In looking at the Taijiquan cause now, why has it been able to receive the great attention and encouragement from the National Sports Ministry? It is because Taiji benefits mankind, with many people using Taijiquan as a method for maintaining health. This is a very meaningful thing. So we work today in order to better develop this activity. It is easy to understand why it has been able to develop so well already. Not only do people practice, but after a certain time of practice they also teach. Through this way Taijiquan scope gradually increases with more and more practitioners.
We hope that the overall skill level can continuously develop. In looking at it now, it has developed relatively well and we hope it can be even better. Now there are many Taiji hobbyists. But with the increase in practitioners, teachers are relatively lacking. People who practice really well are still not that many. So now we have a duty to better disseminate Taiji technique, allowing even more practitioners to improve their practice and make their bodies even healthier.
JB: What is the current overall state of Taijiquan in China?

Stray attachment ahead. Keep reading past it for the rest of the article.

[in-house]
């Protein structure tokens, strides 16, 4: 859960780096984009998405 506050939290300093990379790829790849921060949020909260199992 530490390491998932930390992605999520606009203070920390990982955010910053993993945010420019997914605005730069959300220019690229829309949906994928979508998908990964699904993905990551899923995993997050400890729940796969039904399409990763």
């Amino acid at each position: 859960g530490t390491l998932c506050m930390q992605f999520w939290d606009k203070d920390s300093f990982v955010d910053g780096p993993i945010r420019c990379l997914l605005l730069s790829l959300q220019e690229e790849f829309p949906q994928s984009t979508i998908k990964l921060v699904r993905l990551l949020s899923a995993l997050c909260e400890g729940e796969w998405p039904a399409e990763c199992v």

YZD: Looking at the present state, Chinese martial arts, and especially Taijiquan, are developing quite well in China as evidenced by the development of the Shanxi Association. The Shanxi Association is broad in scope with over 30,000 members and 80 branches. At the Shanxi Association annual competitions, there has been a clear increase in the number of participants each year. Not only is the growth in the Shanxi Association related the members’ hard work, but also to the general growth of Taiji in Shanxi Province and throughout China. Taijiquan is precisely in accordance with the needs of society and therefore the country has called upon everyone to practice Taijiquan, creating many opportunities to do so. The National Sports Ministry has attached importance to Taiji and it organizes events like the ten thousand person demonstrations. Especially after the appearance of Fa Lun Gong, everybody practices Taijiquan in order to boycott Fa Lun Gong. Not only are middle-aged people practicing, but also now many youth practice Taiji, especially Yang style.